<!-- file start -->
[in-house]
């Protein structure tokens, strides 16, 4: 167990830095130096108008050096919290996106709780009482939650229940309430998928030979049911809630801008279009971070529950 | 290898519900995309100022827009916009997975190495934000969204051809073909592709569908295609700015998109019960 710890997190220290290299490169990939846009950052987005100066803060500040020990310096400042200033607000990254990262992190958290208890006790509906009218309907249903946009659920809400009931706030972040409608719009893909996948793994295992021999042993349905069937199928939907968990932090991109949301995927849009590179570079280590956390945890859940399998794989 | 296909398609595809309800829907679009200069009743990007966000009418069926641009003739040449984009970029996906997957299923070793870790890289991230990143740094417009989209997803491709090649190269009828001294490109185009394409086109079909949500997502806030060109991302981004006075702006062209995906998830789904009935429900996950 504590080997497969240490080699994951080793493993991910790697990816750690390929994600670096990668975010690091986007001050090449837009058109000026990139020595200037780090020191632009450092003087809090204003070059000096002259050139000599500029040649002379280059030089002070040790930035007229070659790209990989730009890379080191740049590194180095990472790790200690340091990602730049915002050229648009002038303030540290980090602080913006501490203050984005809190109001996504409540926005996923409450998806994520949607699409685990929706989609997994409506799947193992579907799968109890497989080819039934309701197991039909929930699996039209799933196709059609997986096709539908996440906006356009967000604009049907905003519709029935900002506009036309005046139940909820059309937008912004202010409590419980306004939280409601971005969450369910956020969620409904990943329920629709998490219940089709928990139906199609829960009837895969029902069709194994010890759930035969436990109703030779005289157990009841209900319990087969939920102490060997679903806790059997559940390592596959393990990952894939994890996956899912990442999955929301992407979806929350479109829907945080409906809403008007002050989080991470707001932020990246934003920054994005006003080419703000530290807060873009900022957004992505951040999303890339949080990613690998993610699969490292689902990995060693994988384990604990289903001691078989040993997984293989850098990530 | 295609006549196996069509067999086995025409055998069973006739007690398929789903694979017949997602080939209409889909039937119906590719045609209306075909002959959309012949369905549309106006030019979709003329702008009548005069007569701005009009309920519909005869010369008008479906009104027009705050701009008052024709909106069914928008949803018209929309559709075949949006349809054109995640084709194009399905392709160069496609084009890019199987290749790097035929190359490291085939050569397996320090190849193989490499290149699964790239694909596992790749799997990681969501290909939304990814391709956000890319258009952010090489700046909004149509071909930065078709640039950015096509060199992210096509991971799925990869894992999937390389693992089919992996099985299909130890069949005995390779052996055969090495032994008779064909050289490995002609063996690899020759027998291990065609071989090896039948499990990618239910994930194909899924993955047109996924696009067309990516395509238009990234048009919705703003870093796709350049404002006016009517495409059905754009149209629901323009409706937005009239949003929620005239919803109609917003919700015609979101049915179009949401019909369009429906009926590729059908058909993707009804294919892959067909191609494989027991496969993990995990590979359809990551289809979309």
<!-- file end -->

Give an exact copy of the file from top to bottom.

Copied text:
[in-house]
């Protein structure tokens, strides 16, 4: 167990830095130096108008050096919290996106709780009482939650229940309430998928030979049911809630801008279009971070529950 | 290898519900995309100022827009916009997975190495934000969204051809073909592709569908295609700015998109019960 710890997190220290290299490169990939846009950052987005100066803060500040020990310096400042200033607000990254990262992190958290208890006790509906009218309907249903946009659920809400009931706030972040409608719009893909996948793994295992021999042993349905069937199928939907968990932090991109949301995927849009590179570079280590956390945890859940399998794989 | 296909398609595809309800829907679009200069009743990007966000009418069926641009003739040449984009970029996906997957299923070793870790890289991230990143740094417009989209997803491709090649190269009828001294490109185009394409086109079909949500997502806030060109991302981004006075702006062209995906998830789904009935429900996950 504590080997497969240490080699994951080793493993991910790697990816750690390929994600670096990668975010690091986007001050090449837009058109000026990139020595200037780090020191632009450092003087809090204003070059000096002259050139000599500029040649002379280059030089002070040790930035007229070659790209990989730009890379080191740049590194180095990472790790200690340091990602730049915002050229648009002038303030540290980090602080913006501490203050984005809190109001996504409540926005996923409450998806994520949607699409685990929706989609997994409506799947193992579907799968109890497989080819039934309701197991039909929930699996039209799933196709059609997986096709539908996440906006356009967000604009049907905003519709029935900002506009036309005046139940909820059309937008912004202010409590419980306004939280409601971005969450369910956020969620409904990943329920629709998490219940089709928990139906199609829960009837895969029902069709194994010890759930035969436990109703030779005289157990009841209900319990087969939920102490060997679903806790059997559940390592596959393990990952894939994890996956899912990442999955929301992407979806929350479109829907945080409906809403008007002050989080991470707001932020990246934003920054994005006003080419703000530290807060873009900022957004992505951040999303890339949080990613690998993610699969490292689902990995060693994988384990604990289903001691078989040993997984293989850098990530 | 295609006549196996069509067999086995025409055998069973006739007690398929789903694979017949997602080939209409889909039937119906590719045609209306075909002959959309012949369905549309106006030019979709003329702008009548005069007569701005009009309920519909005869010369008008479906009104027009705050701009008052024709909106069914928008949803018209929309559709075949949006349809054109995640084709194009399905392709160069496609084009890019199987290749790097035929190359490291085939050569397996320090190849193989490499290149699964790239694909596992790749799997990681969501290909939304990814391709956000890319258009952010090489700046909004149509071909930065078709640039950015096509060199992210096509991971799925990869894992999937390389693992089919992996099985299909130890069949005995390779052996055969090495032994008779064909050289490995002609063996690899020759027998291990065609071989090896039948499990990618239910994930194909899924993955047109996924696009067309990516395509238009990234048009919705703003870093796709350049404002006016009517495409059905754009149209629901323009409706937005009239949003929620005239919803109609917003919700015609979101049915179009949401019909369009429906009926590729059908058909993707009804294919892959067909191609494989027991496969993990995990590979359809990551289809979309």